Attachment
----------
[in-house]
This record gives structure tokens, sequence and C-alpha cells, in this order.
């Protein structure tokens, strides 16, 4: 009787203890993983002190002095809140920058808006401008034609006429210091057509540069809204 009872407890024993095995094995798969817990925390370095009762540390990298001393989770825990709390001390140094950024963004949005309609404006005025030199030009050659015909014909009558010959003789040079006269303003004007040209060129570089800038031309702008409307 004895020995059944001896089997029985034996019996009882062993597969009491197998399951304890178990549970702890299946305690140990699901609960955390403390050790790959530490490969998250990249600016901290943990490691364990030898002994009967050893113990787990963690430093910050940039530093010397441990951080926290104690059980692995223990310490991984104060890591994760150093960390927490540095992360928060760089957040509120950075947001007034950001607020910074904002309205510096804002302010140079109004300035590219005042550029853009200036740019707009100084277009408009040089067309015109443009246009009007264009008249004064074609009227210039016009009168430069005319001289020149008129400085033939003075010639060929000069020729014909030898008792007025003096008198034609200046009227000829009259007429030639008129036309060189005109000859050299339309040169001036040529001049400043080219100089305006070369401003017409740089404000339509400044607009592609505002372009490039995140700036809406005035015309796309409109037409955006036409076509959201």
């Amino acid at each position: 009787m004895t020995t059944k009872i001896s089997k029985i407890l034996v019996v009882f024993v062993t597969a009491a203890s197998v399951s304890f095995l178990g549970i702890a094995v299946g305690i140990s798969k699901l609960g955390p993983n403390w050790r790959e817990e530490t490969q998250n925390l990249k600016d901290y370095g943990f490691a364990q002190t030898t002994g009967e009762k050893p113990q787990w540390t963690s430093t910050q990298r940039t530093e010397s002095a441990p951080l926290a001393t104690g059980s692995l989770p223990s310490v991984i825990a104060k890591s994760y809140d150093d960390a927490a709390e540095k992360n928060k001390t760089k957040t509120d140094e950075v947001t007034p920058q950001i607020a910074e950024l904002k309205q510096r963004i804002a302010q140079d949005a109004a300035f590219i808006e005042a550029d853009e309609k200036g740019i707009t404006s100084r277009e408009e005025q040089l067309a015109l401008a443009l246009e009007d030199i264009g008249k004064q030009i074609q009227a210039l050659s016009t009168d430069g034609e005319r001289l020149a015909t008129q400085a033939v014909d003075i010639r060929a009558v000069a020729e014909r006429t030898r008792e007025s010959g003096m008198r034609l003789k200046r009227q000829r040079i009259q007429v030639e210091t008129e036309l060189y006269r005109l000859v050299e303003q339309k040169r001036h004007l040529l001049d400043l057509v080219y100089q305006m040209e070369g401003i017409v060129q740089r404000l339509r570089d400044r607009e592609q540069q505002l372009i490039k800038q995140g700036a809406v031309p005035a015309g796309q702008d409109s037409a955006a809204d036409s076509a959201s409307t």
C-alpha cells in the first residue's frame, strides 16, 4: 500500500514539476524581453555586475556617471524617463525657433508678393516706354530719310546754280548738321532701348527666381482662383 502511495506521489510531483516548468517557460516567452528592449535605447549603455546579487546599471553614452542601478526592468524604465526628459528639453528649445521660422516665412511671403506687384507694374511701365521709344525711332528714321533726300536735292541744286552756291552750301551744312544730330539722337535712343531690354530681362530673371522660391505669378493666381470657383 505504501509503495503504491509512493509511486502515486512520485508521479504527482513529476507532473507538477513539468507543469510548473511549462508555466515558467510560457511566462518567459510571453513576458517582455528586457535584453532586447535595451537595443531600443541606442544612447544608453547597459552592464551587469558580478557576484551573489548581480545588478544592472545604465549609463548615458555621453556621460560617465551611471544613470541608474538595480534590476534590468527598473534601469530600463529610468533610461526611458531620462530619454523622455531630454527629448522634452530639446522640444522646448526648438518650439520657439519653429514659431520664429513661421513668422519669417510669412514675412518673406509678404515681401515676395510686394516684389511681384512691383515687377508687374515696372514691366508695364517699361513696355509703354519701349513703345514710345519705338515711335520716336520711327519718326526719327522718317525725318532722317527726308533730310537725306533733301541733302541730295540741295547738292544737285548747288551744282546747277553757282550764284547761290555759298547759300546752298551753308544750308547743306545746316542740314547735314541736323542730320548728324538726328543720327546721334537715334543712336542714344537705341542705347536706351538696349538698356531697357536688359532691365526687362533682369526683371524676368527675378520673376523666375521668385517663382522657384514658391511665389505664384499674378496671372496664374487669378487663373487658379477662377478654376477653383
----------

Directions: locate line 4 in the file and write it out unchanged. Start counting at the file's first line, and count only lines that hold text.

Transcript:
């Amino acid at each position: 009787m004895t020995t059944k009872i001896s089997k029985i407890l034996v019996v009882f024993v062993t597969a009491a203890s197998v399951s304890f095995l178990g549970i702890a094995v299946g305690i140990s798969k699901l609960g955390p993983n403390w050790r790959e817990e530490t490969q998250n925390l990249k600016d901290y370095g943990f490691a364990q002190t030898t002994g009967e009762k050893p113990q787990w540390t963690s430093t910050q990298r940039t530093e010397s002095a441990p951080l926290a001393t104690g059980s692995l989770p223990s310490v991984i825990a104060k890591s994760y809140d150093d960390a927490a709390e540095k992360n928060k001390t760089k957040t509120d140094e950075v947001t007034p920058q950001i607020a910074e950024l904002k309205q510096r963004i804002a302010q140079d949005a109004a300035f590219i808006e005042a550029d853009e309609k200036g740019i707009t404006s100084r277009e408009e005025q040089l067309a015109l401008a443009l246009e009007d030199i264009g008249k004064q030009i074609q009227a210039l050659s016009t009168d430069g034609e005319r001289l020149a015909t008129q400085a033939v014909d003075i010639r060929a009558v000069a020729e014909r006429t030898r008792e007025s010959g003096m008198r034609l003789k200046r009227q000829r040079i009259q007429v030639e210091t008129e036309l060189y006269r005109l000859v050299e303003q339309k040169r001036h004007l040529l001049d400043l057509v080219y100089q305006m040209e070369g401003i017409v060129q740089r404000l339509r570089d400044r607009e592609q540069q505002l372009i490039k800038q995140g700036a809406v031309p005035a015309g796309q702008d409109s037409a955006a809204d036409s076509a959201s409307t």